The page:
THE FOUR OF CUPS
For comparison, here's The Four of Cups in the Rider/ Waite/ Smith deck:
THE FOUR OF CUPS: Back in the years when I'd occasionally seek a Tarot reading from a fellow professional, this card inevitably showed up. Equally inevitably it was suggested (and sometimes rather sternly) by the reader that I needed to stop thinking and start doing. Now this was certainly true for me back then. But even more true was that there were deep-seated reasons (blocks, fears, misunderstandings, etc.) for my lack of action. And unless I'd question this level of "why," it was not addressed by the reader.* What I'm getting at here is that in my experience this card can have a level to it that lies just beyond the more apparent or obvious sense of the card within the reading. An important and delicate level. That cup being offered in the Rider/ Waite/ Smith version can bear a gift, if one can quiet one's knowing mind and let it in.
DIFFERENT OR LESS COMMON, EVEN QUIRKY MEANINGS FOR THE FOUR OF CUPS (i.e. the below is not intended to be an exhaustive exploration of this card; a quick google will produce a wider variety of takes should you not be familiar with this card):
Don't take on anything new just yet.
Exhausted by doing it all by one's self, but unwilling to ask for or accept help.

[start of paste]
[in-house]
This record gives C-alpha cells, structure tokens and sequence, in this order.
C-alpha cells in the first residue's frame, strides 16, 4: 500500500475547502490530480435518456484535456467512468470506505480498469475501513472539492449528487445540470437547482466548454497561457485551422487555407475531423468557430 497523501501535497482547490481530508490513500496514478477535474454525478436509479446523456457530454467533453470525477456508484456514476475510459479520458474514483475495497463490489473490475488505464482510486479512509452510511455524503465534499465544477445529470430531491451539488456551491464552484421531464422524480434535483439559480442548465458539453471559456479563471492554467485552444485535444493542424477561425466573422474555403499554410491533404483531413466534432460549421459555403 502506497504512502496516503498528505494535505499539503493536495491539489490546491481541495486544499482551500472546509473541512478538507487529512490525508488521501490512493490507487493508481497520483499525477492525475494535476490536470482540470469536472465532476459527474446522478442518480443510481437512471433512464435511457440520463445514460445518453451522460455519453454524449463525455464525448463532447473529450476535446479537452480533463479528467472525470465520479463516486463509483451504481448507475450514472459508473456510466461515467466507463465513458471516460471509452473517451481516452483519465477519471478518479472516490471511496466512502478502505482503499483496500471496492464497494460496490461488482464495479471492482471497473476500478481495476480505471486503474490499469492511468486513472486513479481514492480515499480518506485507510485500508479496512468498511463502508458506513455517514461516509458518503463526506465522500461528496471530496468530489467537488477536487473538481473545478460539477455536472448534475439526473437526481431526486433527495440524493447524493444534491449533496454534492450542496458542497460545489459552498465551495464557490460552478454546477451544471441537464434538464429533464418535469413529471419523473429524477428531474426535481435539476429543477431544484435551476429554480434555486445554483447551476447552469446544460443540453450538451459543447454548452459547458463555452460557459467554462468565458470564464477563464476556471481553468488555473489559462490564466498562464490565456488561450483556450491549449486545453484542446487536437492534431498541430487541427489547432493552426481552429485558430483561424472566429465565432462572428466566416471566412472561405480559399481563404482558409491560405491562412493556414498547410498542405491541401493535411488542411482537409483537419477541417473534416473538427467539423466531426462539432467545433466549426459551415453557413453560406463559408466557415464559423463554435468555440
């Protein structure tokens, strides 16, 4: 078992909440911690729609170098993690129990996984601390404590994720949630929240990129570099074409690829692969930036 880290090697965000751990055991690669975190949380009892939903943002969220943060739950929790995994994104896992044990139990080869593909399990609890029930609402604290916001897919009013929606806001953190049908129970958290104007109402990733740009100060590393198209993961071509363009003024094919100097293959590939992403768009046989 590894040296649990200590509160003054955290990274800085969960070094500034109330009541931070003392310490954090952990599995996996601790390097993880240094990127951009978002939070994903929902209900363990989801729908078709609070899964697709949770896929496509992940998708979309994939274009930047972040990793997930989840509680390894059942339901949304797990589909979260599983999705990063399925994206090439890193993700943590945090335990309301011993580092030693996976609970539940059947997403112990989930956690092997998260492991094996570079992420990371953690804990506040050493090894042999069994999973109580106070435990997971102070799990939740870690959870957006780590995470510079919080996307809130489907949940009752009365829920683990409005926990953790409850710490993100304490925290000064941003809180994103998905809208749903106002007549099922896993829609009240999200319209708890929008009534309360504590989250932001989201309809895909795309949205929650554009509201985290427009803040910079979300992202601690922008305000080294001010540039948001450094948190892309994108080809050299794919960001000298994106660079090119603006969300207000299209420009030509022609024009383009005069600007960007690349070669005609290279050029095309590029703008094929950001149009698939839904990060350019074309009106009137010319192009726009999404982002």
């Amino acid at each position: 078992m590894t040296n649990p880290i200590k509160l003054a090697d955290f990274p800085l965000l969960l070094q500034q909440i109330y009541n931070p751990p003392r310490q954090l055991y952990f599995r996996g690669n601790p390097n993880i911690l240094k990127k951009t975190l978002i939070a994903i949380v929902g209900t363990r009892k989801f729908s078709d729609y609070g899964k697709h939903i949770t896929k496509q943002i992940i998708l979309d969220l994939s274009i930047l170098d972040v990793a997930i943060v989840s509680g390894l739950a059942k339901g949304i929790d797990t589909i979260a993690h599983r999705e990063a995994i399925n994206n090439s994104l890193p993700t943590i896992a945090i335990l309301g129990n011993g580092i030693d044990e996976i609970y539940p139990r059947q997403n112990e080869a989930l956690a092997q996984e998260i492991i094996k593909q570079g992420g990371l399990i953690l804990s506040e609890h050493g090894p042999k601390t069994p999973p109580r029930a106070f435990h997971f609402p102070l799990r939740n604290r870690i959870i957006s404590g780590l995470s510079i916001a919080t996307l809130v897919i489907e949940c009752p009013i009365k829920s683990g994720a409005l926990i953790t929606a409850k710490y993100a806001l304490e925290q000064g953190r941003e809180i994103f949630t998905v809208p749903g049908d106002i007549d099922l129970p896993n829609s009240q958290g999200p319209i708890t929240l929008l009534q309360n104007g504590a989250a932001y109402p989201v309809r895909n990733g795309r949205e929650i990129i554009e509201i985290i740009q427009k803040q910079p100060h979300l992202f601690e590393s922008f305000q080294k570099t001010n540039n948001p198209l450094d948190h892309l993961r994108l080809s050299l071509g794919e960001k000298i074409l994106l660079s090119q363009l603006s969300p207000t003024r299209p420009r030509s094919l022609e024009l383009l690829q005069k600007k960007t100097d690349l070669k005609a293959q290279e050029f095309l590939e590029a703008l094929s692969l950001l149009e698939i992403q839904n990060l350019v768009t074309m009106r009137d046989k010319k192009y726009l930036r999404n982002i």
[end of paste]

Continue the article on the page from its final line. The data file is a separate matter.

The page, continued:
Some news may almost literally knock you off your feet. Spend some time thinking about it before taking any action.
Are you holding on to how things are? Resisting change?
Don't do anything that does not feel totally right during this time of change, i.e., not a time to take risks.
You may soon be dealing with yet another emotionally laden issue.
A wish you may unconsciously want to remain just a wish. The work to ultimately achieve it is more than what you are truly willing and/or able to undertake.
What you believe you tend to manifest.
"Thank the Deities I don't have to do that!"
The last bit of a major change is almost in place. Rest in preparation and be patient.
Are you afraid of going overboard if you allow this gift into your life?
* A little advice from someone who's been both reader and querant. Make it clear before you start reading for someone whether or not you invite questions as the reading goes along, or if you want the querant to wait to be asked for questions, or if you even invite questions at all. It can be very counterproductive for a querant, especially in the heightened atmosphere of a reading, to feel her/his questions are unwelcome or that they are interrupting the "flow" of the reader's insights.
Resource: How To Read A Querant's Non-Verbal Behavior. This article is by Elinor Greenberg, Ph.D., who is a psychotherapist, writer, and tarot reader. [My apologies for previously crediting this article to the wrong author -- but fortunately to the correct web site, which site I highly recommend. I've upped my already super-cautious and repetitive proofreading.]
Please see the top of the sidebar for my background with the Tarot and a recommendation to beginners.
‘til next time, keep being open to other levels, and enjoying The Tarot,
[aka: Patricia Kelly]
****If you wish to copy or use any of my writing, please email me for permission (under “View my complete profile”)**** SEE ALSO: Roswila’s Dream & Poetry Realm for some articles about Tarot.****
Labels: Four of Cups